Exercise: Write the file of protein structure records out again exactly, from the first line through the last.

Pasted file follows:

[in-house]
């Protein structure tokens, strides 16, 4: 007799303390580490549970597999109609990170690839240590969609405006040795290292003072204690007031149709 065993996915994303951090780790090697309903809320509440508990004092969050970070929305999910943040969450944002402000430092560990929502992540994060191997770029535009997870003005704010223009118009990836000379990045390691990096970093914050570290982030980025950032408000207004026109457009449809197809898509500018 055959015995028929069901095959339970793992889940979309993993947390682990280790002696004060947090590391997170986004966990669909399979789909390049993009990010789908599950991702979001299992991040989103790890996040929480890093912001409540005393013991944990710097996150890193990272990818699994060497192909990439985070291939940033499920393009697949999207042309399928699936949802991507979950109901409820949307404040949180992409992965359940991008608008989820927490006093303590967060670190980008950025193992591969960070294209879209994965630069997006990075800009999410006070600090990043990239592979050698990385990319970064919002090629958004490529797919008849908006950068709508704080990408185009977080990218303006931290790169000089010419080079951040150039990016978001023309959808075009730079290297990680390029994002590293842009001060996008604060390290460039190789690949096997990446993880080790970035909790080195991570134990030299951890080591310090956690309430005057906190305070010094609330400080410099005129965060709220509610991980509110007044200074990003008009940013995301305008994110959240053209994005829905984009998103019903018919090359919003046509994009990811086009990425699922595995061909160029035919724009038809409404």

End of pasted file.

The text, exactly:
[in-house]
């Protein structure tokens, strides 16, 4: 007799303390580490549970597999109609990170690839240590969609405006040795290292003072204690007031149709 065993996915994303951090780790090697309903809320509440508990004092969050970070929305999910943040969450944002402000430092560990929502992540994060191997770029535009997870003005704010223009118009990836000379990045390691990096970093914050570290982030980025950032408000207004026109457009449809197809898509500018 055959015995028929069901095959339970793992889940979309993993947390682990280790002696004060947090590391997170986004966990669909399979789909390049993009990010789908599950991702979001299992991040989103790890996040929480890093912001409540005393013991944990710097996150890193990272990818699994060497192909990439985070291939940033499920393009697949999207042309399928699936949802991507979950109901409820949307404040949180992409992965359940991008608008989820927490006093303590967060670190980008950025193992591969960070294209879209994965630069997006990075800009999410006070600090990043990239592979050698990385990319970064919002090629958004490529797919008849908006950068709508704080990408185009977080990218303006931290790169000089010419080079951040150039990016978001023309959808075009730079290297990680390029994002590293842009001060996008604060390290460039190789690949096997990446993880080790970035909790080195991570134990030299951890080591310090956690309430005057906190305070010094609330400080410099005129965060709220509610991980509110007044200074990003008009940013995301305008994110959240053209994005829905984009998103019903018919090359919003046509994009990811086009990425699922595995061909160029035919724009038809409404």